Follow-up Question: In rule (S4.10) Weapon Status 0, it says "Carriers may have two of their fighters armed and ready to launch, but no other fighters may be armed with any reloadable weapons." Do EW pods count as "reloadable weapons"? In particular, can a carrier have electronic warfare pods installed on all of the fighters even at Weapon Status-0 or Weapon Status-I?

ANSWER: Pods of all types (not built-in) count as reloadable weapons, i.e., they require deck crew actions to install or remove just as drones, plasma torpedoes, fusion beam charges, etc. do.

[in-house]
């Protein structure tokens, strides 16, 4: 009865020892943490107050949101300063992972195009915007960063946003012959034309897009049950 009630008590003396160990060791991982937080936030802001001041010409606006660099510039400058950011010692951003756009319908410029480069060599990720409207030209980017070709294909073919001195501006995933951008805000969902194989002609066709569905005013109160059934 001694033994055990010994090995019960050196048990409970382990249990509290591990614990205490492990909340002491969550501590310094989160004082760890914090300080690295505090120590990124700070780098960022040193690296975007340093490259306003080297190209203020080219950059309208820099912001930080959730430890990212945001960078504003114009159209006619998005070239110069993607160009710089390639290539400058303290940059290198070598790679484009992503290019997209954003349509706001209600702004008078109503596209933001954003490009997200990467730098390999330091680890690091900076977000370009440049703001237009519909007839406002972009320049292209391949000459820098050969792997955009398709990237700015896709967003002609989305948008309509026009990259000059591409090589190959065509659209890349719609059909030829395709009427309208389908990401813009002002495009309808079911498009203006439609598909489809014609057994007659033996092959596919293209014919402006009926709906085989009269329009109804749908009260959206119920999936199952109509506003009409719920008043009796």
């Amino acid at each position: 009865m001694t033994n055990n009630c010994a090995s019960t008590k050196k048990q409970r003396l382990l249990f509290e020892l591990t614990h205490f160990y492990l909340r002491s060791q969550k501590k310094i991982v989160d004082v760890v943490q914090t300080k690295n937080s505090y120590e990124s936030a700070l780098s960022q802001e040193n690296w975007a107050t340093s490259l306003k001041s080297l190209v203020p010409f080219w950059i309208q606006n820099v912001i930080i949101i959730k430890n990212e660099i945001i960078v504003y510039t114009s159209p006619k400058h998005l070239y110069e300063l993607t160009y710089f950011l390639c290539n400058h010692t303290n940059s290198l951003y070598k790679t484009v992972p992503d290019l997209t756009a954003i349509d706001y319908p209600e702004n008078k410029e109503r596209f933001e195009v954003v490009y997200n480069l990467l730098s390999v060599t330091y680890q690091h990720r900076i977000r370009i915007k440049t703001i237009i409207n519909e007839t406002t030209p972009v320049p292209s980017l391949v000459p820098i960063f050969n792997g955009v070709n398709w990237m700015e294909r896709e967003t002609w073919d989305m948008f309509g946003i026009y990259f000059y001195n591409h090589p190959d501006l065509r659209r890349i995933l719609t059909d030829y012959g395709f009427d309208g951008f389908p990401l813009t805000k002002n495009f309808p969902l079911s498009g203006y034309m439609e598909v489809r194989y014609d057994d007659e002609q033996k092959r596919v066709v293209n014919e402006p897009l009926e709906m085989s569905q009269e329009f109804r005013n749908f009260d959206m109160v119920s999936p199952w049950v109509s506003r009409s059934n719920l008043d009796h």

Scott Tenhoff asks: On a Carrier, if you have any "equipment" issued on a by-fighter basis (i.e., "per assault fighter"), if you get a heavy fighter do you get double the equipment?

ANSWER: Rules (J4.621), (J4.75), and (J5.42) all state "per fighter", not "per space". So double space fighters do not get twice the equipment.

Joseph R Carlson asks: Does a Heavy-Fighter Base Augmentation Module (HFM) qualify for the carrier drone percentages in (J10.6)? Does the HFM have the (J4.75) supplies and the (J11.13) stockpile?